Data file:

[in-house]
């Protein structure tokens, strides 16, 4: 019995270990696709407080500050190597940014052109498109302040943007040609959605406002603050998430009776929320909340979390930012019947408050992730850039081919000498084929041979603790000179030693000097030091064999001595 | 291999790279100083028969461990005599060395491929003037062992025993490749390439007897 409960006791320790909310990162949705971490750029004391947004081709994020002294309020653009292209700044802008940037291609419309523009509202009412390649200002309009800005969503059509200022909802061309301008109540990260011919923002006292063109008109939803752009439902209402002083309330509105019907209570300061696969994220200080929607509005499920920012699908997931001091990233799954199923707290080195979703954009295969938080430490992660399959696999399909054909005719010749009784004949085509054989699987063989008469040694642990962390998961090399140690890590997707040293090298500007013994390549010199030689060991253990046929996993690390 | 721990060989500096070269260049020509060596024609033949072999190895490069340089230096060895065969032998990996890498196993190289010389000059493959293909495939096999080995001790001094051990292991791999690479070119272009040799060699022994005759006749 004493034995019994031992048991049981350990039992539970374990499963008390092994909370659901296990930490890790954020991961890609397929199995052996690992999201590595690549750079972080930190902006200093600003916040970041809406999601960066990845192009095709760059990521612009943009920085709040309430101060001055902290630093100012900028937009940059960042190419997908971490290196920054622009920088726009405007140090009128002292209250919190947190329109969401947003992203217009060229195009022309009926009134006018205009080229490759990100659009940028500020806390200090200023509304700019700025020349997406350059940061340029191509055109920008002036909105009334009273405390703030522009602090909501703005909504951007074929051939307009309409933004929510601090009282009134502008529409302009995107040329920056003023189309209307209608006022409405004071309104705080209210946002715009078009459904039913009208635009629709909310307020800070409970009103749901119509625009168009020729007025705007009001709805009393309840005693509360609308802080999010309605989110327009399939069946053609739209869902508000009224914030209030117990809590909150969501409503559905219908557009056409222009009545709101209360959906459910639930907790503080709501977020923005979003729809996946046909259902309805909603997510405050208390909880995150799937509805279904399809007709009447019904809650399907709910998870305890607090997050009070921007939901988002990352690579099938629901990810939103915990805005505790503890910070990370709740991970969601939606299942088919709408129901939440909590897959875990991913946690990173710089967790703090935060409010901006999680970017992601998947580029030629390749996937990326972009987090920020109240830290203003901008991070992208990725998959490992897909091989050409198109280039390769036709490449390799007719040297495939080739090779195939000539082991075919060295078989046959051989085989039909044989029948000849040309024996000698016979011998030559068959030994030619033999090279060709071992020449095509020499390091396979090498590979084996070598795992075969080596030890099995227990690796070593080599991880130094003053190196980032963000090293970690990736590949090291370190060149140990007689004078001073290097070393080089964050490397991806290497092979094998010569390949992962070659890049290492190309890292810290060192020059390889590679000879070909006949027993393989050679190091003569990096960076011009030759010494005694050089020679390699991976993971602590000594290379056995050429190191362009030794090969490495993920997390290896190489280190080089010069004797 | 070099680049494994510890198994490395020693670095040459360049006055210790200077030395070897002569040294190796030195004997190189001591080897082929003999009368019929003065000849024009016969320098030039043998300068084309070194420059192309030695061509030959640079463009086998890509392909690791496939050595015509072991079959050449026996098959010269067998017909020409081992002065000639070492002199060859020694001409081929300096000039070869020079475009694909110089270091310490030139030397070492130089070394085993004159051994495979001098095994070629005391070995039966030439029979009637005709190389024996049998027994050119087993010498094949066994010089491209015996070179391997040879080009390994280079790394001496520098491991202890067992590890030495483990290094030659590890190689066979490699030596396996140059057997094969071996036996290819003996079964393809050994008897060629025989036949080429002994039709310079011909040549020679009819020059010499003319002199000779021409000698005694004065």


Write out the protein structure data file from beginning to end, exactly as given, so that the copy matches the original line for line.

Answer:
[in-house]
């Protein structure tokens, strides 16, 4: 019995270990696709407080500050190597940014052109498109302040943007040609959605406002603050998430009776929320909340979390930012019947408050992730850039081919000498084929041979603790000179030693000097030091064999001595 | 291999790279100083028969461990005599060395491929003037062992025993490749390439007897 409960006791320790909310990162949705971490750029004391947004081709994020002294309020653009292209700044802008940037291609419309523009509202009412390649200002309009800005969503059509200022909802061309301008109540990260011919923002006292063109008109939803752009439902209402002083309330509105019907209570300061696969994220200080929607509005499920920012699908997931001091990233799954199923707290080195979703954009295969938080430490992660399959696999399909054909005719010749009784004949085509054989699987063989008469040694642990962390998961090399140690890590997707040293090298500007013994390549010199030689060991253990046929996993690390 | 721990060989500096070269260049020509060596024609033949072999190895490069340089230096060895065969032998990996890498196993190289010389000059493959293909495939096999080995001790001094051990292991791999690479070119272009040799060699022994005759006749 004493034995019994031992048991049981350990039992539970374990499963008390092994909370659901296990930490890790954020991961890609397929199995052996690992999201590595690549750079972080930190902006200093600003916040970041809406999601960066990845192009095709760059990521612009943009920085709040309430101060001055902290630093100012900028937009940059960042190419997908971490290196920054622009920088726009405007140090009128002292209250919190947190329109969401947003992203217009060229195009022309009926009134006018205009080229490759990100659009940028500020806390200090200023509304700019700025020349997406350059940061340029191509055109920008002036909105009334009273405390703030522009602090909501703005909504951007074929051939307009309409933004929510601090009282009134502008529409302009995107040329920056003023189309209307209608006022409405004071309104705080209210946002715009078009459904039913009208635009629709909310307020800070409970009103749901119509625009168009020729007025705007009001709805009393309840005693509360609308802080999010309605989110327009399939069946053609739209869902508000009224914030209030117990809590909150969501409503559905219908557009056409222009009545709101209360959906459910639930907790503080709501977020923005979003729809996946046909259902309805909603997510405050208390909880995150799937509805279904399809007709009447019904809650399907709910998870305890607090997050009070921007939901988002990352690579099938629901990810939103915990805005505790503890910070990370709740991970969601939606299942088919709408129901939440909590897959875990991913946690990173710089967790703090935060409010901006999680970017992601998947580029030629390749996937990326972009987090920020109240830290203003901008991070992208990725998959490992897909091989050409198109280039390769036709490449390799007719040297495939080739090779195939000539082991075919060295078989046959051989085989039909044989029948000849040309024996000698016979011998030559068959030994030619033999090279060709071992020449095509020499390091396979090498590979084996070598795992075969080596030890099995227990690796070593080599991880130094003053190196980032963000090293970690990736590949090291370190060149140990007689004078001073290097070393080089964050490397991806290497092979094998010569390949992962070659890049290492190309890292810290060192020059390889590679000879070909006949027993393989050679190091003569990096960076011009030759010494005694050089020679390699991976993971602590000594290379056995050429190191362009030794090969490495993920997390290896190489280190080089010069004797 | 070099680049494994510890198994490395020693670095040459360049006055210790200077030395070897002569040294190796030195004997190189001591080897082929003999009368019929003065000849024009016969320098030039043998300068084309070194420059192309030695061509030959640079463009086998890509392909690791496939050595015509072991079959050449026996098959010269067998017909020409081992002065000639070492002199060859020694001409081929300096000039070869020079475009694909110089270091310490030139030397070492130089070394085993004159051994495979001098095994070629005391070995039966030439029979009637005709190389024996049998027994050119087993010498094949066994010089491209015996070179391997040879080009390994280079790394001496520098491991202890067992590890030495483990290094030659590890190689066979490699030596396996140059057997094969071996036996290819003996079964393809050994008897060629025989036949080429002994039709310079011909040549020679009819020059010499003319002199000779021409000698005694004065």